Ability to Assign or Sublet. Absent express provisions for early termination or surrender options, the lease may still contain other key provisions which allow downsizing flexibility, even during this pandemic and its aftermath. In legal terms, this means either assigning the lease in its entirety or subletting the space, in whole or in part. Among key questions which the tenant and its lawyer must determine are:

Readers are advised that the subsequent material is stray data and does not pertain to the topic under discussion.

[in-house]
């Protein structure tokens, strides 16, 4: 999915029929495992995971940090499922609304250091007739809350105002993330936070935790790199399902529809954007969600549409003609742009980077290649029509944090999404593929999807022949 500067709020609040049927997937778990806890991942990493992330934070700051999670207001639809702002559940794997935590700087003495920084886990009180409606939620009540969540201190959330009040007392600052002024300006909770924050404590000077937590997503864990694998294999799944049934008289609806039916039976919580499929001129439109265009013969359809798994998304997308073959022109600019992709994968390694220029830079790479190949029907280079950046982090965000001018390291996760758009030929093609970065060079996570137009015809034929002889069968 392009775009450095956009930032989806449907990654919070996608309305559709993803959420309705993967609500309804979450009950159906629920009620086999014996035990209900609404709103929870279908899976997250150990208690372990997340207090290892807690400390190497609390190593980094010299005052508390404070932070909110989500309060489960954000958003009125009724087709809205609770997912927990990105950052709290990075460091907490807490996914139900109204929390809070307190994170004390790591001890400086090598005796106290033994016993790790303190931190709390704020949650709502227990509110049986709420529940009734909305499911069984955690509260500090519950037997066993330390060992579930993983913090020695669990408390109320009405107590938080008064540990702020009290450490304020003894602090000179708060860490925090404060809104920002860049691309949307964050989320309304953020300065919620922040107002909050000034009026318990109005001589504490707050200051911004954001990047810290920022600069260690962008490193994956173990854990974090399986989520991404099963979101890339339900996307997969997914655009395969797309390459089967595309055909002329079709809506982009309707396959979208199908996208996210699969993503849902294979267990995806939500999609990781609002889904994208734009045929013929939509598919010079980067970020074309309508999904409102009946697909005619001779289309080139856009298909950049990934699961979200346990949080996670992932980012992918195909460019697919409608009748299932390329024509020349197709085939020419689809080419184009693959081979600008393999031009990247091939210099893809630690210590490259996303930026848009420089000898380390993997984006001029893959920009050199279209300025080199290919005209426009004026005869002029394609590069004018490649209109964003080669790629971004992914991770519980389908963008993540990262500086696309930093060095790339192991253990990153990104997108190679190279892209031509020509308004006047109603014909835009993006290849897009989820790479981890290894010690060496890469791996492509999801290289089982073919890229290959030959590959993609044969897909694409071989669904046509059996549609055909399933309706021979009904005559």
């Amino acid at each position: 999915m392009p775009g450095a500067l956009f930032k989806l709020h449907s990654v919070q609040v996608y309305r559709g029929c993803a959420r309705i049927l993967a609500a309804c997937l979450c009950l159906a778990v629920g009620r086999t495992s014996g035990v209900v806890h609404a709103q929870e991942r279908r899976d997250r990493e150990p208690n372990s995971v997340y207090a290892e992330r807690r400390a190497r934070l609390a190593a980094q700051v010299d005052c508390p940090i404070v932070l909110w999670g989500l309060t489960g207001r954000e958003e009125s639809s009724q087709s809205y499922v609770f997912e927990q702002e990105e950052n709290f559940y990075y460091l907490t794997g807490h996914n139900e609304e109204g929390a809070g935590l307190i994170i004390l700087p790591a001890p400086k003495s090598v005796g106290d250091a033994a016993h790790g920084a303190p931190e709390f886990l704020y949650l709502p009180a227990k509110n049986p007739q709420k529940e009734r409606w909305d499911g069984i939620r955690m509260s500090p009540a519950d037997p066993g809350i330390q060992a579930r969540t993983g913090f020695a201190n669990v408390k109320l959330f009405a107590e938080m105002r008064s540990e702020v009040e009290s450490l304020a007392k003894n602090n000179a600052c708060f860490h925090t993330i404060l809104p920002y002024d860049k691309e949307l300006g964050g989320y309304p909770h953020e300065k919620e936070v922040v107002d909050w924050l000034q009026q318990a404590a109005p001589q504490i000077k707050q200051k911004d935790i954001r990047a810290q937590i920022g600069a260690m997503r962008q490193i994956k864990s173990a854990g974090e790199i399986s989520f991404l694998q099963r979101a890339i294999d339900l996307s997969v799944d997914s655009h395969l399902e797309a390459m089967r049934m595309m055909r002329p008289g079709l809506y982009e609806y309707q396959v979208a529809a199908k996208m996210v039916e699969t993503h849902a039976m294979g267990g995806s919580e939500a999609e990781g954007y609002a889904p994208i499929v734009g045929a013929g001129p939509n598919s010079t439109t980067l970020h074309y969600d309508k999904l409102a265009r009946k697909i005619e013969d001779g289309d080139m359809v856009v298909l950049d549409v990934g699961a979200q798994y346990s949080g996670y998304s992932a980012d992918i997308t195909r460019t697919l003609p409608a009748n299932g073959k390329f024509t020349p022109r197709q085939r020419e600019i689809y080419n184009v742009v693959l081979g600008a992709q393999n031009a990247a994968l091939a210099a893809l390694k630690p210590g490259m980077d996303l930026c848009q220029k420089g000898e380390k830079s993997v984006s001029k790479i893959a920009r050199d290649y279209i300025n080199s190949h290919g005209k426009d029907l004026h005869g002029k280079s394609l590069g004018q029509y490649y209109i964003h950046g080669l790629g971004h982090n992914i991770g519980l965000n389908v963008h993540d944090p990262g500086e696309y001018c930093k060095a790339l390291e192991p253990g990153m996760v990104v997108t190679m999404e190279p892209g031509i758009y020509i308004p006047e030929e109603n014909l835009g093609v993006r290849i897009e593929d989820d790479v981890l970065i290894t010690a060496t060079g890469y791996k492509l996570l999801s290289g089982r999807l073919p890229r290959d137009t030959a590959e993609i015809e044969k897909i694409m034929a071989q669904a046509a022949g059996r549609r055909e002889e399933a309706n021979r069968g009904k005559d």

- Under New York law, unless the lease has a provision stipulating that the landlord will be reasonable in withholding its consent to an assignment or sublet, a landlord may arbitrarily withhold its consent, and thereby can either (i) entirely prevent a tenant from employing this exit strategy or (ii) extract material lease modifications or monetary charges in exchange for granting its consent. In some leases, this landlord power may be more subtly addressed, whereby although a landlord will have agreed to not unreasonably withhold its consent to an assignment or sublet if enumerated conditions are satisfied, the lease then further stipulates that whether those conditions have been satisfied is determined by the landlord in its sole discretion. Even if the landlord is required to be reasonable, a tenant should review whether it has an effective available remedy if the landlord breaches that obligation. In many leases, tenants often agree to limit their rights for a landlord unreasonably withholding its consent solely to the right to seek specific performance in court, and typically a potential assignee or subtenant will have had to move on to another transaction rather than wait for a judicial determination.